Background and Aims PICU provides high level of care to critically ill or injured children. Our aim was to analyse the socioeconomic characteristics of their families.
Methods 127 children, hospitalized from 10/05/2008 to 10/5/2009, were analyzed retrospectively: age, gender, parents’ age, nationality, residence, marital status, number of childrens, parents’ education, employment, insurance, and way of transportation, and were correlated with the days of hospitalization, severity scores and outcome. Data analysis with the SPSS 17.
Results 73 (57.5%) were males and 54 (42.5%) girls, mean age 4.5 and 6.7 years respectively. 78.2% were from this country, and 4.1% tourists, 17.5% immigrants and 2.3% gypsy. No significant difference in the distribution for gender, but a statistically significant difference in educational level of both parents, in relation to nationality (p<0,011). 75% foreign and 10% Greeks parents were primary schools, 15% and 70% high school and only 7% and 20% university graduates, respectively. Higher TISS 28 and TISS 76 (worst condition) in foreigners. Higher PRISM and PRISM Predicted Mortality (%) severity scores (more serious condition), higher TISS 28 and TISS 76 and more days of hospitalization in children transported by ambulance/airplane. Foreigner children, transferred by ambulance or airplane, had the higher death rate.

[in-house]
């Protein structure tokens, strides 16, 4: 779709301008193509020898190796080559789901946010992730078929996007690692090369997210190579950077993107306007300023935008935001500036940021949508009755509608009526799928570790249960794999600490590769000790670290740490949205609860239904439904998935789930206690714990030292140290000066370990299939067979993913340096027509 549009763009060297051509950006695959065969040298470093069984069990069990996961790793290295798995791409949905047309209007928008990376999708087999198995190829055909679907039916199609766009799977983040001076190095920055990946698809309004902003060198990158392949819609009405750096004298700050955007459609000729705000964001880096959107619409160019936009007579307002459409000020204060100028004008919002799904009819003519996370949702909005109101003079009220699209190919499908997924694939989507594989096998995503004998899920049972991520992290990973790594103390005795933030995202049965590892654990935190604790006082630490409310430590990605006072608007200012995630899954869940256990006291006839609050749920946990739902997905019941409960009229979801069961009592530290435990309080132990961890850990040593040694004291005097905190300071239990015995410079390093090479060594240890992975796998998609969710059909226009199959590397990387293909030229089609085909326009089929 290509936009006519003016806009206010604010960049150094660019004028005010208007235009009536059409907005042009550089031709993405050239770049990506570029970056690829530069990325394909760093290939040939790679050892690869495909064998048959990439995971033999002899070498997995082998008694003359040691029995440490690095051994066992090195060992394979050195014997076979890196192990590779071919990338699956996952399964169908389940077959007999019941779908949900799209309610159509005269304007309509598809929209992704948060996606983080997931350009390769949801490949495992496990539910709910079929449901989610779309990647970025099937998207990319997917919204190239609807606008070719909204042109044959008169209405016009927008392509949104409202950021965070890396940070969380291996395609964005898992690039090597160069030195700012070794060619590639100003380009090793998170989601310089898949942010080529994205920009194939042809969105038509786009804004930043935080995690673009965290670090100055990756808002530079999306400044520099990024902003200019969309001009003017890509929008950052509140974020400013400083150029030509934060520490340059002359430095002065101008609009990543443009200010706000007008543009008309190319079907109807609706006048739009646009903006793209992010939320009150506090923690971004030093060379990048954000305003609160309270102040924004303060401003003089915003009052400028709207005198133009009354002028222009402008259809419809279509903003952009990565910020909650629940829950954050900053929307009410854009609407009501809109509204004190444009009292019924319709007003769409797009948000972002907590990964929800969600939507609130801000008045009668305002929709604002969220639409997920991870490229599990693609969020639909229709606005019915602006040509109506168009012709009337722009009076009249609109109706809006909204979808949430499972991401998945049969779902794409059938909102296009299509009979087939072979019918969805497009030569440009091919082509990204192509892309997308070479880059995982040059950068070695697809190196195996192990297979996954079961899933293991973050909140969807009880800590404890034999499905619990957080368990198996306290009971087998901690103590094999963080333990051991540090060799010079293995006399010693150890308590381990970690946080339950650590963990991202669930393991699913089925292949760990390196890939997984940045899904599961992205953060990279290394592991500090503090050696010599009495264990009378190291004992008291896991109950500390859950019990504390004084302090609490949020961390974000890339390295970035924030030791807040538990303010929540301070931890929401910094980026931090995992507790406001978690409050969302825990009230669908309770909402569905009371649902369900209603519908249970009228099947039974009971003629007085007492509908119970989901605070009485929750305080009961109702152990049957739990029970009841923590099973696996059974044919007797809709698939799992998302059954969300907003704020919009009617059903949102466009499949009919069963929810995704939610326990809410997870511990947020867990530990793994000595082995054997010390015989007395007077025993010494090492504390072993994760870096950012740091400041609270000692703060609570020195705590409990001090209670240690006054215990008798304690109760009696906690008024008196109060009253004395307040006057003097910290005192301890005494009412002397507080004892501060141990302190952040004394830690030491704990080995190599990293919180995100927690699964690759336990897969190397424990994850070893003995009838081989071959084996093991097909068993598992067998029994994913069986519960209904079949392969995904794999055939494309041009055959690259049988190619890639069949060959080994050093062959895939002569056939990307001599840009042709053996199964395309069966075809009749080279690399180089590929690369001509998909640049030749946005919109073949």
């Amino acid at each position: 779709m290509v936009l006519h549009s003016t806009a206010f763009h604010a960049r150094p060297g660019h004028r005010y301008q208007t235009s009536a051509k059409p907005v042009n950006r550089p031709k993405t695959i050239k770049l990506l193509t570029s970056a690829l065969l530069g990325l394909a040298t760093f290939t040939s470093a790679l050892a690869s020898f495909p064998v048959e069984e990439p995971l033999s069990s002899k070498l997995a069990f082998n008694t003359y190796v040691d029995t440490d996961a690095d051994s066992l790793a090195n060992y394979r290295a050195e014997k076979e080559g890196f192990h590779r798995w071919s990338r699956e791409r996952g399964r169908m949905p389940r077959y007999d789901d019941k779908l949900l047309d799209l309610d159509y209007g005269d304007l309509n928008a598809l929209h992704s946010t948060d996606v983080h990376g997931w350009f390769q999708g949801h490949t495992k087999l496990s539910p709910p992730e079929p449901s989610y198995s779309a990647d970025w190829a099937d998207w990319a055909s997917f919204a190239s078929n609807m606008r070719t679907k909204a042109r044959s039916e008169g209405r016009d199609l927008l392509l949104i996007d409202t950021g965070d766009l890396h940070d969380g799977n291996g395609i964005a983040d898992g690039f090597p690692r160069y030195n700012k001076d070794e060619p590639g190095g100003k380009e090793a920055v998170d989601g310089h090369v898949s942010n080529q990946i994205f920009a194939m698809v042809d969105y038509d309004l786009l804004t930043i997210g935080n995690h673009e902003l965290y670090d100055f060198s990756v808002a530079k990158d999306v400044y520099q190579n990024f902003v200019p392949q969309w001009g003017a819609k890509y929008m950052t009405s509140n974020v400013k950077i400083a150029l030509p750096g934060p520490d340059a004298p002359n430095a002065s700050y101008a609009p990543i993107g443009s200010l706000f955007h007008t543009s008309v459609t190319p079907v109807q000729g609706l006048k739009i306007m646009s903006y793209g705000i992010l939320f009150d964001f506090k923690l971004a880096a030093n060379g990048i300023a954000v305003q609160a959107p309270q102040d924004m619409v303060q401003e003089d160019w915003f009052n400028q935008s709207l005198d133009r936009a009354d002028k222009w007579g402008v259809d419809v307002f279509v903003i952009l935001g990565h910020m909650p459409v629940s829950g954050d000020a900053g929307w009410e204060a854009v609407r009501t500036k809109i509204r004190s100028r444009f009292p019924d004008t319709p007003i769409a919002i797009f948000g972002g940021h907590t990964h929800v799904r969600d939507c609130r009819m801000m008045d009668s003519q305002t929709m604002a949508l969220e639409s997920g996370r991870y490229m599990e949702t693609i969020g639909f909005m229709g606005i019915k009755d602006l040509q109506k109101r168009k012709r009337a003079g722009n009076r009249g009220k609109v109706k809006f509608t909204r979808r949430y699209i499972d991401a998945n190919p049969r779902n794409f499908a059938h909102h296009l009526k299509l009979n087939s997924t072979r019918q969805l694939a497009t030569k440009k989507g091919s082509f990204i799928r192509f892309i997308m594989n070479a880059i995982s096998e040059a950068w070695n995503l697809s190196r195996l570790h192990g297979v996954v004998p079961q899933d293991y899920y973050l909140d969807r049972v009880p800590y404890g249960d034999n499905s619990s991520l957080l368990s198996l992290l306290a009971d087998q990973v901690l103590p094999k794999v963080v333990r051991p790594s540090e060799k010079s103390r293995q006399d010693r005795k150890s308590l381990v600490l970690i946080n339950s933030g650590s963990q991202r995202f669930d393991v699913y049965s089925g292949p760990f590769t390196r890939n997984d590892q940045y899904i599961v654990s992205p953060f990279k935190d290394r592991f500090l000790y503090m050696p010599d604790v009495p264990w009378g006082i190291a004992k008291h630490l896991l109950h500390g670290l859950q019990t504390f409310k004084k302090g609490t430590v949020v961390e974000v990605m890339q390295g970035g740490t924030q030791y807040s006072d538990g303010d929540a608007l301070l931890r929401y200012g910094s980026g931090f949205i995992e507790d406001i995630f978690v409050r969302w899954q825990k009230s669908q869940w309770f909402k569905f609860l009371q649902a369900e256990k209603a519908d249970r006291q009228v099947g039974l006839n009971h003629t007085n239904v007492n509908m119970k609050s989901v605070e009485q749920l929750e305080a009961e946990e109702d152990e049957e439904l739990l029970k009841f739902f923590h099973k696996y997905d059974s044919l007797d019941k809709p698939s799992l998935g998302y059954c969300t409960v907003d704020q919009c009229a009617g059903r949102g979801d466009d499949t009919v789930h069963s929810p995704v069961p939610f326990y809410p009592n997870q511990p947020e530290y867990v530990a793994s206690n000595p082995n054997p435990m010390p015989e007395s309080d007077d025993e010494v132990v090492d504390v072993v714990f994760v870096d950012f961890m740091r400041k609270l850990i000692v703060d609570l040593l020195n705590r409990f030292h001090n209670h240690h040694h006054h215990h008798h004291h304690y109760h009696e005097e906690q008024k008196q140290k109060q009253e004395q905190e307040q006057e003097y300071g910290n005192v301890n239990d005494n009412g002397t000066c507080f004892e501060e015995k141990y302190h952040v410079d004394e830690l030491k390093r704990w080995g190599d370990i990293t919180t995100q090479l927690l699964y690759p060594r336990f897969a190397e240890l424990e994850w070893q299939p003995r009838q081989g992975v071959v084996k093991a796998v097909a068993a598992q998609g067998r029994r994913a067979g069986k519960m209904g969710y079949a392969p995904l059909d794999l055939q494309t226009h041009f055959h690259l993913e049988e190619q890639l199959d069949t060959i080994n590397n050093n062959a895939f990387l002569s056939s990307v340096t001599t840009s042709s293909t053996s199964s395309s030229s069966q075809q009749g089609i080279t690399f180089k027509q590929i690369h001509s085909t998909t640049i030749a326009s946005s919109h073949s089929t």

Conclusions The severity of illness, duration of hospitalization and outcome, appear to be related to the socioeconomic characteristics of families and the way of transportation.